Slandering Others Anonymously

All things movies – news, reviews, and podcasts

Summer movie doldrums

This is really more of an editorial than anything else, but a look at the movie listings for our local theatre has kind of compelled me to comment.

Why in the world are we getting Marmaduke, and not Splice? One of them is a braindead “comedy” that’s been almost universally panned by critics. The other is an edgy sci-fi film that’s gotten tons of positive buzz.

So what gives? Unfortunately, one look at the box office figures tells the story. Both films opened on June 4th. Marmaduke has pulled in $22 million, while Splice has just over half that, $13 million. The reason is pretty plain. Splice is an R rated film (and a pretty hard R, if what few details I’ve gathered from reading about it are correct). Marmaduke is PG. This means parents can take their kids to Marmaduke. Bigger audience equals more money for theatres, and obviously for the larger chain theatres, money is the be-all end-all.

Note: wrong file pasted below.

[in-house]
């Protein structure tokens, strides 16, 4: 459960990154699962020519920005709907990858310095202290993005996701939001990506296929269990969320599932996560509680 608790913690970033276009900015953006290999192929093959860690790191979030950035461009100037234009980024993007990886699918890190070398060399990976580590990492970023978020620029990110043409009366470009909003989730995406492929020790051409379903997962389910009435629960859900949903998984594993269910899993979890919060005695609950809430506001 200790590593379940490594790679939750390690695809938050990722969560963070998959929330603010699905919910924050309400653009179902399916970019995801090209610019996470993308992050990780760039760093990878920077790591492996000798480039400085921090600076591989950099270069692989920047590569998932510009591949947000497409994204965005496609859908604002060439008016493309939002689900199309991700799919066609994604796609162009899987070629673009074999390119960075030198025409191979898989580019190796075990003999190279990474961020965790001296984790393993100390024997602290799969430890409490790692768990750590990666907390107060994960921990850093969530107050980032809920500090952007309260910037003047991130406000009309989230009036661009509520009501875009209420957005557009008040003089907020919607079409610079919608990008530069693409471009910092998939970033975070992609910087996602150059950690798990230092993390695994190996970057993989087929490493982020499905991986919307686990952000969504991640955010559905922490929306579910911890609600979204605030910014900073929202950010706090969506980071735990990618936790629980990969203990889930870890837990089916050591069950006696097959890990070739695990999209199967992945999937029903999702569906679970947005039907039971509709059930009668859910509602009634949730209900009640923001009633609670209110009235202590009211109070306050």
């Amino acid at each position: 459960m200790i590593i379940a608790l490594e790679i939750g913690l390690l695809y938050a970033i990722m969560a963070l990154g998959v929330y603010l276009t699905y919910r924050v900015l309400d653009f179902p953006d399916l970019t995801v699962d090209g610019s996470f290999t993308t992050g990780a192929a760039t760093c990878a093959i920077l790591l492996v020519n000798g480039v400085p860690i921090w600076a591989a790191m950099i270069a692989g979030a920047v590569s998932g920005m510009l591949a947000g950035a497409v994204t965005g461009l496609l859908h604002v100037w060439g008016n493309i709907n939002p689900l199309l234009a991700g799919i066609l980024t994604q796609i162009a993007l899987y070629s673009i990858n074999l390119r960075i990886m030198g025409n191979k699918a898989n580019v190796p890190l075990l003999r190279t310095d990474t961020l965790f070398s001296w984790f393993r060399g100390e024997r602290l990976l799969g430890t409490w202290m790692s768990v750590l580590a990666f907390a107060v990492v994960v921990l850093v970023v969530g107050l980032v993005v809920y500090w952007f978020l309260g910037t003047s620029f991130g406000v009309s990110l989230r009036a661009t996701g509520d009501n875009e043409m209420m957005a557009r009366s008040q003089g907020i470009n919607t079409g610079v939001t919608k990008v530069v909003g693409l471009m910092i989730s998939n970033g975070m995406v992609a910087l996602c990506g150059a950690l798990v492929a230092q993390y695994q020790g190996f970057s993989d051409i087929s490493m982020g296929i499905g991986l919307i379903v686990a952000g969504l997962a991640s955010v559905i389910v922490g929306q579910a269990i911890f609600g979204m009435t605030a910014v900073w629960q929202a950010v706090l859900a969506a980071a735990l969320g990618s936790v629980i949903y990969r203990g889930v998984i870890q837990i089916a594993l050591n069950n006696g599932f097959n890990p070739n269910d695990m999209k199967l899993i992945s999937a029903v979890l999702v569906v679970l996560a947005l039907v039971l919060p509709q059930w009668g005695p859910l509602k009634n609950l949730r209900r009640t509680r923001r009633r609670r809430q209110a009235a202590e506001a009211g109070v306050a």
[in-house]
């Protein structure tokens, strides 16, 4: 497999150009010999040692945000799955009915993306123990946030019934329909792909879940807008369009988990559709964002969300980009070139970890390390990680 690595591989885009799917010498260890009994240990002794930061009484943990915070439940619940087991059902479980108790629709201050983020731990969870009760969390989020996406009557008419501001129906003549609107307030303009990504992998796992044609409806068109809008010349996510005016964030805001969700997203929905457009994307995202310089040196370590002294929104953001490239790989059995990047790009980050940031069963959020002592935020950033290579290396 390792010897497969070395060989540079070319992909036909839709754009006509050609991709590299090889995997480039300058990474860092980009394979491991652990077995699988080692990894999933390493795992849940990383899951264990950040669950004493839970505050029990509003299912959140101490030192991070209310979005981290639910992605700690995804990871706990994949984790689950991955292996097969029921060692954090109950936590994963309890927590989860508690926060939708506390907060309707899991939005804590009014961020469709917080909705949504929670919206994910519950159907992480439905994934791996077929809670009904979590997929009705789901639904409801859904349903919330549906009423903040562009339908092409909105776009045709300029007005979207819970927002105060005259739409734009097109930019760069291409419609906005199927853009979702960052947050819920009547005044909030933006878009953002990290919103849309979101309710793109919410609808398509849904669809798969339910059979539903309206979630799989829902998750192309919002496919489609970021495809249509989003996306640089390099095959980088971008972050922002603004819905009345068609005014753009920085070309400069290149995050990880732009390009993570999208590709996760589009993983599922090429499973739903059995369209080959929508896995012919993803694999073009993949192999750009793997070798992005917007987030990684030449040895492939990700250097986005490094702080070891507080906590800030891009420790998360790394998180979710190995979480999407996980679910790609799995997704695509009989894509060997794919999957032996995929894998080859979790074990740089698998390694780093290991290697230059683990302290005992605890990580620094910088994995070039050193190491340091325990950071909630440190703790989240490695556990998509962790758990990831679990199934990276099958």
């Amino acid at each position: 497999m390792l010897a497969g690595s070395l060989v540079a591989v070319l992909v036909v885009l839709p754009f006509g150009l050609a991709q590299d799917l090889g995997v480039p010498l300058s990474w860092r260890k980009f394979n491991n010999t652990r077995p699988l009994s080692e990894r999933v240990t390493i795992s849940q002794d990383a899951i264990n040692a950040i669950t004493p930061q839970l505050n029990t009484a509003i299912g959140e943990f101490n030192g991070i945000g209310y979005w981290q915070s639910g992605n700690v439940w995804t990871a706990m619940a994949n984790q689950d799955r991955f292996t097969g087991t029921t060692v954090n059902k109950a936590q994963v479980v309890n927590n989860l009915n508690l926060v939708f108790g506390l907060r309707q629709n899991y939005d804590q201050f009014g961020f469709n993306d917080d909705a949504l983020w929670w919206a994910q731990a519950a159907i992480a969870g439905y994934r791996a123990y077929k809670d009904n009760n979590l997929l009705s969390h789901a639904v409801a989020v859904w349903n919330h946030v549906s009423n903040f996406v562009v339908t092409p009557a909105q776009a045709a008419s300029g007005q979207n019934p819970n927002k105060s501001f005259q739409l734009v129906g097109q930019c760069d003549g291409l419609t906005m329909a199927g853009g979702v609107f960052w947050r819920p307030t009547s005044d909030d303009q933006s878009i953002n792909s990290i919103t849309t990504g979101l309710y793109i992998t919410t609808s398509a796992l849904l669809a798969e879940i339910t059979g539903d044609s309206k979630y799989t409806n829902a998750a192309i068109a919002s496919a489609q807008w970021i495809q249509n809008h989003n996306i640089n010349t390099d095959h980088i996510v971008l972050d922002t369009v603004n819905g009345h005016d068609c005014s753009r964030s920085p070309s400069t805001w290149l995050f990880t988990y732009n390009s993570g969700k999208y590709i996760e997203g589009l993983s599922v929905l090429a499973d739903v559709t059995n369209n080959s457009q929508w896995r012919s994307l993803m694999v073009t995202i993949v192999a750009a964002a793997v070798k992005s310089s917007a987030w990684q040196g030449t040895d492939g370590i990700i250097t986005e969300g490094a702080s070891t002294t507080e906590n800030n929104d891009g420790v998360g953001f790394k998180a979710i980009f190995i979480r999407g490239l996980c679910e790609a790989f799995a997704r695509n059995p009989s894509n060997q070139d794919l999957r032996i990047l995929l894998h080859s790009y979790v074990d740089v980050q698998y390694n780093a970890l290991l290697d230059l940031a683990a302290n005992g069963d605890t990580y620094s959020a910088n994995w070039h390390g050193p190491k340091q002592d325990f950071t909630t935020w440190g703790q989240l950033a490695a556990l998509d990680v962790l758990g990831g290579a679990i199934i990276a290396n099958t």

I can understand the need for a business to use whatever means it can to make a buck, but this situation still irritates me. Looking down the Galaxy Cinema’s list of what’s playing today, I don’t see a single film that looks like any sort of a risk. We have two sequels (three if you count Get Him To The Greek, which uses some of the same characters as the film Forgetting Sarah Marshall). We have two remakes (okay, A-Team isn’t really a remake, but it’s based on the TV show, so it amounts to the same thing). We have a movie adapted from a video game. We have a goofy action-comedy with Ashton Kutcher and Katherine Heigl. And completing the circle of rehashed junk, a talking animal movie.

Each of these films look as though they’ve been test marketed into a grey paste suitable for mass consumption and mass apathy. There’s really nothing there designed to make anyone think. Don’t get me wrong, I’m not saying that watching Jake Gyllenhaal hack and slash and rewind time doesn’t sound like mindless fun. But variety is the spice of life. Couldn’t they at least throw in one independent film that might stimulate people to think?

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